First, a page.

Joomla isn't specifically designed to be sophisticated enterprise-level Government software (Indeed, it can be tailored to those requirements). Joomla is designed to strike the middle ground between ease of use and complexity of features.

Coming in only 5 points behind the winner in an evaluation for a dedicated Government CMS is a testament to the capabilities of Joomla.

The SXSW Showdown

In 2013, at the SXSW Conference in Milwaukee, a showdown was held between 6 major CMS's. A list of requirements was provided and the teams competed in a live site build. Here's the results between the big three.

Total Hours 79.25 57.25 90.5
Hours spent on front end 21.75 15 36.5
HTML Validation No (8 errors) Yes No (8 errors)
CSS Validation No (7 errors) No (1 error) No (21 errors)
Page weight 180K 140K 154K
Lines of custom PHP/JS code 220 30 1,808

Joomla won the showdown convincingly in every criteria. Taking less time, less lines of code and generating a lighter page with less errors than both Wordpress and Drupal.

There's plenty of great articles on the web about it. https://www.google.com.au/?q=SXSW+Web+Content+Management+System+Showdown

Joomla now and into the future

Since the SXSW showdown took place, Joomla has only gotten better. It's more stable than ever and has many features that make it easier to use. 

For developers...

The Joomla CMS is built on top of the Joomla Framework. Just like any other PHP framework it gives developers freedom to build anything they need.

It's well supported and incredibly capable. For developers, the framework is a fully MVC structured codebase and more features are being added constantly 

Joomla is also enterprise-ready. Some features:

  • It supports multiple databases.
  • It's multi-lingual out of the box.
  • Provides granular user access controls.
  • Supports two factor authentication, LDAP, open directory.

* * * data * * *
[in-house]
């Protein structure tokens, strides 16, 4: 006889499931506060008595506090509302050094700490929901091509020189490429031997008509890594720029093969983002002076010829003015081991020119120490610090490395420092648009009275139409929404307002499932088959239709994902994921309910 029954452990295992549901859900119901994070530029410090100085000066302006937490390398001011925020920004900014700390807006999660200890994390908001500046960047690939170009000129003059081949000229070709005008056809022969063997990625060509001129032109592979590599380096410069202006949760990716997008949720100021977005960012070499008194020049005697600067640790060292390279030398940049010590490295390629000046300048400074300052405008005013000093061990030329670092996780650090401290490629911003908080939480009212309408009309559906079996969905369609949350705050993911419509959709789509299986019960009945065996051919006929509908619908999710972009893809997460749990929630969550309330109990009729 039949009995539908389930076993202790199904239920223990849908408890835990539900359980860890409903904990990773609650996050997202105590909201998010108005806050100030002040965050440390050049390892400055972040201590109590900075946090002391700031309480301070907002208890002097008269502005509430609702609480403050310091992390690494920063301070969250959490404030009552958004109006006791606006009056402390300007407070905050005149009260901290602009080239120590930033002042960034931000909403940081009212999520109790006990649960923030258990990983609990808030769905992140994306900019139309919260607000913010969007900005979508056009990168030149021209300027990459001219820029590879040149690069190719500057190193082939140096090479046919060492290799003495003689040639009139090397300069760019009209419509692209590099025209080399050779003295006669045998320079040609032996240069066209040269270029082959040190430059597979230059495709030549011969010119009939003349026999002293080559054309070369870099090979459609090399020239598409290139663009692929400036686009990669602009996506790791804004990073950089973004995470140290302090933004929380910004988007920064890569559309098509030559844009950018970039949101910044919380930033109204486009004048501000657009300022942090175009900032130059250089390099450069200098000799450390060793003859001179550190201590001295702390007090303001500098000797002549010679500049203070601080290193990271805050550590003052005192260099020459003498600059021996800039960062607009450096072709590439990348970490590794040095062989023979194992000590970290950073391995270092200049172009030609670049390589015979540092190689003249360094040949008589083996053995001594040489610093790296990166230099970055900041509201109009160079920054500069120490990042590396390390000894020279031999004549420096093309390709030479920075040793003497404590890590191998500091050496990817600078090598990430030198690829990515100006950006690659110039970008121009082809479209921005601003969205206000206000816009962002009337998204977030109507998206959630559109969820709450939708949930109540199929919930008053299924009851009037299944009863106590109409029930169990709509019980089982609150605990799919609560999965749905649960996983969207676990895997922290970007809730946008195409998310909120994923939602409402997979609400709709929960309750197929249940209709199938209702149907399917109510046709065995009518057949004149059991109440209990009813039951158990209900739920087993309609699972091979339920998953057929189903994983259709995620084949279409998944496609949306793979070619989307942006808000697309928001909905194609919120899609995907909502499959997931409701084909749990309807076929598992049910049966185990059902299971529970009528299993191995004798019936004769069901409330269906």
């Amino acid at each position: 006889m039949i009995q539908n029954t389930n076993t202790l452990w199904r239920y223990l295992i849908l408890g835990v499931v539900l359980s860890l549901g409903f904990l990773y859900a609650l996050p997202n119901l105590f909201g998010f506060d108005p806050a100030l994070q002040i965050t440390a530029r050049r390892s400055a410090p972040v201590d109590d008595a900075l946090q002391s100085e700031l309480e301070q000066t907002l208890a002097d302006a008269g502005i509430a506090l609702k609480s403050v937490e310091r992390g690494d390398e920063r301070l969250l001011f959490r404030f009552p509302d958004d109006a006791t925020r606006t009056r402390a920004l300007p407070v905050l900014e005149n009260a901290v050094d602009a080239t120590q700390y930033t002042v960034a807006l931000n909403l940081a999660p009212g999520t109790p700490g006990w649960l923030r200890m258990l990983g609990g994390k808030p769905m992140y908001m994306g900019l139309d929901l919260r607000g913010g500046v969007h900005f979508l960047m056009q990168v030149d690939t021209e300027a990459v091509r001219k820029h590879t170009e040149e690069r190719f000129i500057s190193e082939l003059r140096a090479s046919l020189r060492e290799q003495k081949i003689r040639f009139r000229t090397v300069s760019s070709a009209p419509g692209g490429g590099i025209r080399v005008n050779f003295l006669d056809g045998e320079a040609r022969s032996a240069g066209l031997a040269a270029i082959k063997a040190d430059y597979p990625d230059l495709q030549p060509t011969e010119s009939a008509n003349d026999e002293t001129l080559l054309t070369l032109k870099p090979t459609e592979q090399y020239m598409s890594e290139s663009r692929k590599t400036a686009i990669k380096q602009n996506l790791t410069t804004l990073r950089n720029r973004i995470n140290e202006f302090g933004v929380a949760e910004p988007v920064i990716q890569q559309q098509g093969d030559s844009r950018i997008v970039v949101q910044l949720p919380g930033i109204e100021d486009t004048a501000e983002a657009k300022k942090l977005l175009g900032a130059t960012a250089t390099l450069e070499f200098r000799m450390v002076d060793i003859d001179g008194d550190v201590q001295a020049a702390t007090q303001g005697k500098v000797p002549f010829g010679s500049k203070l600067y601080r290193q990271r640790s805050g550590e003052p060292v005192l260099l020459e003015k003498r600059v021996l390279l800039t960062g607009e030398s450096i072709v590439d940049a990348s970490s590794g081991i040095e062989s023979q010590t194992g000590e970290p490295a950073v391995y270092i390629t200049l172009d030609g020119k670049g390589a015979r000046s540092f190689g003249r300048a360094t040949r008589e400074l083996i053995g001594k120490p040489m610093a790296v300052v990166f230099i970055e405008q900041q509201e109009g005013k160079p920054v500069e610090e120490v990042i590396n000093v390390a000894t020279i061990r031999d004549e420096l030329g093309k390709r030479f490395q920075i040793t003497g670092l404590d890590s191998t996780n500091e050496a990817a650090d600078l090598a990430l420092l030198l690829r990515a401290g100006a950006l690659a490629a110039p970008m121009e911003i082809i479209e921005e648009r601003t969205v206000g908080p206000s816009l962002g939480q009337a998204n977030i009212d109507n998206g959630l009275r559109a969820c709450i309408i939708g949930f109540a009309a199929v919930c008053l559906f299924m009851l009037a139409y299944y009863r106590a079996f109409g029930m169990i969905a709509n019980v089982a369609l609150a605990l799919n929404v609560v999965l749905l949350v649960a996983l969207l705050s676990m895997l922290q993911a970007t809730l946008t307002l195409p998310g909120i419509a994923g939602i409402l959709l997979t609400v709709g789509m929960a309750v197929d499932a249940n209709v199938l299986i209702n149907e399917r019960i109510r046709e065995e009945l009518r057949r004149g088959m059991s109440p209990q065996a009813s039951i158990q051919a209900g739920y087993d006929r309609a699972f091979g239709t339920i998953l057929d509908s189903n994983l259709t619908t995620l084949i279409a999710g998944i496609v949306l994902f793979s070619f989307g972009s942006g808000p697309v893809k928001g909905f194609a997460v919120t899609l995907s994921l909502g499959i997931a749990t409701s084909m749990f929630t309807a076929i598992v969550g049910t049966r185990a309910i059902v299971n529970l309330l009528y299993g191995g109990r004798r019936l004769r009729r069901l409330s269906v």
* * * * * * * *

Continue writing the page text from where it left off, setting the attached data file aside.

• Server side caching.
  • Version Control.
  • Multi-level categorisation and tagging.

For users and administrators...

Here's some of the reasons why Joomla powers around 3% of the web and many large organisations and governments have chosen Joomla as thier CMS of choice.

Mobile ready

Joomla is the only CMS out of the big 3 that is mobile ready. Both the front end and backend are fully responsive so you can manage your site from your mobile or tablet.

Bootstrap and JQuery Frameworks are included in the core.

Front-end editing

Since Joomla 2.5, front-end editing of articles has been a feature. Since Joomla 3.4 this has been extended to modules. This means that anyone with the relevant access levels can now submit, publish and edit content and modules in the front end without the need to navigate the admin area.

One-click updates

The main complaint you'll read about Joomla is that it's hard to update. This is no longer the case and hasn't been for a number of years now.

Joomla and installed extensions can be updated very easily from within the admin area. Any site built in Joomla 3.4 can expect a one click upgrade to Joomla 3.5 when it's released. Similarly, a one click update will be offered to Joomla 4 when it becomes available. Joomla will support previous major versions for a minimum of 18 months beyond the release of a new major version.